Stress is a much discussed but often misunderstood word. We tend to think of it as something wholly negative; a word and an experience we should try to eliminate from our lives. It is generally talked about in conversation as a problem: we talk of feeling 'stressed' or 'stressed out', with a grimace or a frown. But stress is something that can be a positive in our lives and for those around us in the workplace. It can help us to perform at a high level, achieve our goals and be a source of motivation and success - if we accept it, embrace it, handle it and manage it.
The NHS describes stress as 'the body's reaction to feeling threatened or under pressure' and says 'it's very common, (and) can be motivating to help us achieve things in our daily life, and can help us meet the demands of home, work and family life.' 1
Like most things in life, moderation is the key. Stress can affect each of us in different ways, physically and emotionally, at home and at work. A little stress, in manageable amounts, with supportive structures and culture in place can make it just a normal part of working life. For employers and those who support employers, being on the look-out for signs of stress with their colleagues can help them to instigate actions or interventions and offer support before the stress turns into something less manageable and more serious.
In order to do that, it is probably helpful to make a distinction between low-level or 'good' stress and high-level, intense or 'bad' stress.
Good or low-level stress
Stress is something everyone feels at times and there are all kinds of stressful situations that can be a part of daily life. Low-level or normal, day to day, stress is a natural thing to feel and experience. It can be the result of a busy morning in the office, a cross word with a colleague or a loved one, or some difficulty in balancing home and work demands on any given day or over time. This kind of stress for most people will be episodic and will pass reasonably quickly, not having ongoing impact or hindering the individuals' ability to lead a full and effective life, whether at work or at home.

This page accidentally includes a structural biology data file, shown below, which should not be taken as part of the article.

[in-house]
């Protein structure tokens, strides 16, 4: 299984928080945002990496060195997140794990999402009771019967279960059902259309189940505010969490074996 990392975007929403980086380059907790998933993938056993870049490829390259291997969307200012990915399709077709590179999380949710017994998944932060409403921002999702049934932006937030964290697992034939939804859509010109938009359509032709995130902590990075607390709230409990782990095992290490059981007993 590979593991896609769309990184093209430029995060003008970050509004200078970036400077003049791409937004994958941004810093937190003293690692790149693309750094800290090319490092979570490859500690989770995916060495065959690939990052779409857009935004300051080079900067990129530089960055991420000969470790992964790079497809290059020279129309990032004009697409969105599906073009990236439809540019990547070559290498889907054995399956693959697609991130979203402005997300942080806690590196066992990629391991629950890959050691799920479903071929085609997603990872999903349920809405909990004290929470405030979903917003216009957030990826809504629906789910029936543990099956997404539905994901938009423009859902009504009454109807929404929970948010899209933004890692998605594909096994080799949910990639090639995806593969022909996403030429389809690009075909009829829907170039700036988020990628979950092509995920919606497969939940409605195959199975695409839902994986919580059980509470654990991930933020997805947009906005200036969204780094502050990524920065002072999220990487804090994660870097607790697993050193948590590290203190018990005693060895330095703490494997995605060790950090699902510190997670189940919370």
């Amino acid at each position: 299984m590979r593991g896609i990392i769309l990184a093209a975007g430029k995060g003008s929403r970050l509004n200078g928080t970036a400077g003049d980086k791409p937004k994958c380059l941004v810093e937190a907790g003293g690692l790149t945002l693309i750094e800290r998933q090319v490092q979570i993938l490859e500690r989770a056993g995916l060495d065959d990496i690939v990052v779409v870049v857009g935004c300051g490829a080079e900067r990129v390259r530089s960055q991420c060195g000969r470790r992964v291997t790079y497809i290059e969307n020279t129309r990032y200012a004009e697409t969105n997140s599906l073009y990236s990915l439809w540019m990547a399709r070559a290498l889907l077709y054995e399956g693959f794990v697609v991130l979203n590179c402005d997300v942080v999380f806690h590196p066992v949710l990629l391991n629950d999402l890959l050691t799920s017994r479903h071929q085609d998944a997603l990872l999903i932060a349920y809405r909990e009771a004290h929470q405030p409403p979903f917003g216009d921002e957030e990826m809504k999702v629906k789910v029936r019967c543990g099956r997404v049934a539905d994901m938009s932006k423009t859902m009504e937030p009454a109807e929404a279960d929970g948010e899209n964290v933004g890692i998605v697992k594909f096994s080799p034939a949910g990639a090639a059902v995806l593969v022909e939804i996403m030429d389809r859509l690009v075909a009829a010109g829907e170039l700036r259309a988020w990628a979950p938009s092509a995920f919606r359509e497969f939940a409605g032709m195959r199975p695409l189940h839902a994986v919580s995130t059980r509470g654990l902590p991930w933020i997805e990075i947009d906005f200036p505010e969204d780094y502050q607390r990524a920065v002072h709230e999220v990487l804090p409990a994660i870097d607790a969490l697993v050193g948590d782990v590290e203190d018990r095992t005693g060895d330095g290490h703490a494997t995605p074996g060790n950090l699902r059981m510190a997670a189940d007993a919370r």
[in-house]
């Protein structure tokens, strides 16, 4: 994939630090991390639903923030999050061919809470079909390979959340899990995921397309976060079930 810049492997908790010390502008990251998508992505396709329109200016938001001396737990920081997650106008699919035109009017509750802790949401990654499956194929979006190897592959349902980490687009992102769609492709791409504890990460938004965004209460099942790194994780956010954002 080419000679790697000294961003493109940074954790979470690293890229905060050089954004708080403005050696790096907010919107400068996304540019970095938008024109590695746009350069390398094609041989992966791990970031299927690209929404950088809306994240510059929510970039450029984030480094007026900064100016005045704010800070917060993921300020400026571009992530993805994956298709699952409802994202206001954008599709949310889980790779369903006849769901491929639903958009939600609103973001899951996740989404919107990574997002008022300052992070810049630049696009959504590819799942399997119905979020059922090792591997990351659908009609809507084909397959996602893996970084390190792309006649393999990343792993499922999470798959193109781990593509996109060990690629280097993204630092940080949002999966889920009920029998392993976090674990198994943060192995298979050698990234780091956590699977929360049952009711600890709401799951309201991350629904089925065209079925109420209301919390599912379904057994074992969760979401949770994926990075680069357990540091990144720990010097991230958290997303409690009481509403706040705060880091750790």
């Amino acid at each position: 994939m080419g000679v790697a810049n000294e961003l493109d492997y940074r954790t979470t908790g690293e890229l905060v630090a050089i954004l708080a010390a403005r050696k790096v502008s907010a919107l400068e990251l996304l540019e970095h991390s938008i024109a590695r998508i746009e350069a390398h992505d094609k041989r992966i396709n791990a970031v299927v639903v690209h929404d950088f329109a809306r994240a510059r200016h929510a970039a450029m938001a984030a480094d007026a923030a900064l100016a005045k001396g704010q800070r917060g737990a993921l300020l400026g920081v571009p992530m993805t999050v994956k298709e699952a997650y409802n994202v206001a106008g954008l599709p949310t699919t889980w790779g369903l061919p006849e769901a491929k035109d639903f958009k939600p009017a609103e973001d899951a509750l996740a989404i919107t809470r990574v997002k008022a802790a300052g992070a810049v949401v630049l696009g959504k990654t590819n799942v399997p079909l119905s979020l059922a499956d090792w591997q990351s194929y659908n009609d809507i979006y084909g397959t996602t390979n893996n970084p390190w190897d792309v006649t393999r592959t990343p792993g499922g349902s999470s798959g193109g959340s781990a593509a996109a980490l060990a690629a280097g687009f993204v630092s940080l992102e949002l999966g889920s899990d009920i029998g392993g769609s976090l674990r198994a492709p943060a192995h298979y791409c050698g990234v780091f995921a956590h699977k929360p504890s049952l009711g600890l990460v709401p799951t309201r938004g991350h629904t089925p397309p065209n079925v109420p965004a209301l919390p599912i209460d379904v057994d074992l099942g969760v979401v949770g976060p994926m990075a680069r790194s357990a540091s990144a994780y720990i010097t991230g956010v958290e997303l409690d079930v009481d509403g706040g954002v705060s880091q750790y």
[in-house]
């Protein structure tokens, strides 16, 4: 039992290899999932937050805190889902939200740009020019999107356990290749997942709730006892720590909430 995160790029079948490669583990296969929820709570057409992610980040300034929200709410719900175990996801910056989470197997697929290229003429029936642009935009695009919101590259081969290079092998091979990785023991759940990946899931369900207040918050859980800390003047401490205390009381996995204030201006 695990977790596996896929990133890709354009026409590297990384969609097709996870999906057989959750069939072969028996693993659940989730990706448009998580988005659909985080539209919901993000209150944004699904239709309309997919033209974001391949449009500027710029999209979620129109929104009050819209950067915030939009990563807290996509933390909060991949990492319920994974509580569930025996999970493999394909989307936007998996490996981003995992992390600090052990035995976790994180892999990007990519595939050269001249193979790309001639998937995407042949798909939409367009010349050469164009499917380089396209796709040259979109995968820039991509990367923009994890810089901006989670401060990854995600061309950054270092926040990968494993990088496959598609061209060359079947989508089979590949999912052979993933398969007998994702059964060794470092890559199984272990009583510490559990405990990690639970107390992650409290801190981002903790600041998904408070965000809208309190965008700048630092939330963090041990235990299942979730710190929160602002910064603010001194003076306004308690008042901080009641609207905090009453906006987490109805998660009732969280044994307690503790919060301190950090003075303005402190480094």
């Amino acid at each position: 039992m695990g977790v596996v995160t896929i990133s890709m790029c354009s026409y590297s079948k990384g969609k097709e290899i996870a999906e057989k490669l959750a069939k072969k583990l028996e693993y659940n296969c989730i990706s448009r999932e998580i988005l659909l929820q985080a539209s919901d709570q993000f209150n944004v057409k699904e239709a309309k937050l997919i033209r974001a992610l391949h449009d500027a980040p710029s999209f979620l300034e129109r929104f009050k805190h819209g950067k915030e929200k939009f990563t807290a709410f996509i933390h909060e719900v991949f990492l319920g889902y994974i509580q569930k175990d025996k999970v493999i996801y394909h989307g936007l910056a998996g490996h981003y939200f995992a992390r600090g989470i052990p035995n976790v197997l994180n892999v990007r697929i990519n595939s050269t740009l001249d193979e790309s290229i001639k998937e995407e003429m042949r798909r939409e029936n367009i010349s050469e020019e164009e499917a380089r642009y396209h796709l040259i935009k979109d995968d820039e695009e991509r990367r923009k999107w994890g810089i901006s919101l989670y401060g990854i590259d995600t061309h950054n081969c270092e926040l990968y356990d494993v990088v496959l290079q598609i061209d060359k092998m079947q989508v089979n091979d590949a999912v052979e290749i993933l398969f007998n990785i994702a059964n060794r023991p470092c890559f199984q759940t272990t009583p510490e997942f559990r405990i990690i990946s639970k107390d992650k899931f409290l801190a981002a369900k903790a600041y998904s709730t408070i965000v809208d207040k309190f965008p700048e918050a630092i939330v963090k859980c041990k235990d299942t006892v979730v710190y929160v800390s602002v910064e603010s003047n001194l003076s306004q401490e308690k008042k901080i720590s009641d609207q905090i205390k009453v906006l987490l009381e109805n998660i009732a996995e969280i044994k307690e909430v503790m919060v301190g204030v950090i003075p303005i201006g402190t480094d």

There are of course many sources of stress, including financial worries, and one person's low-level stress is someone's else high-level stress which can be debilitating. It is important therefore not to generalise about everyone's experiences but to be aware of the different triggers and signs of stress. National Stress Awareness Week provides all employers with an opportunity to raise the issue of stress at work and provide colleagues with a platform to discuss their own experiences and concerns and to access support available within their organisations and from partners.
Bad or high-level stress
In a 2018 survey, commissioned by the Mental Health Foundation and conducted by YovGov of 4,619 people, 74% of UK adults felt so stressed at some point over the previous 12 months that they felt overwhelmed or unable to cope. At the time the survey was published, Mental Health Foundation Director, Isabella Goldie, said: "Stress is a significant factor in mental health problems including anxiety and depression. It is also linked to physical health problems like heart disease, problems with our immune system, insomnia and digestive problems." 2
The survey went on to report that almost a third of people (32%) had experienced suicidal thoughts or feelings because of stress and one sixth of respondents (16%) said they had self-harmed as a result of feelings of stress.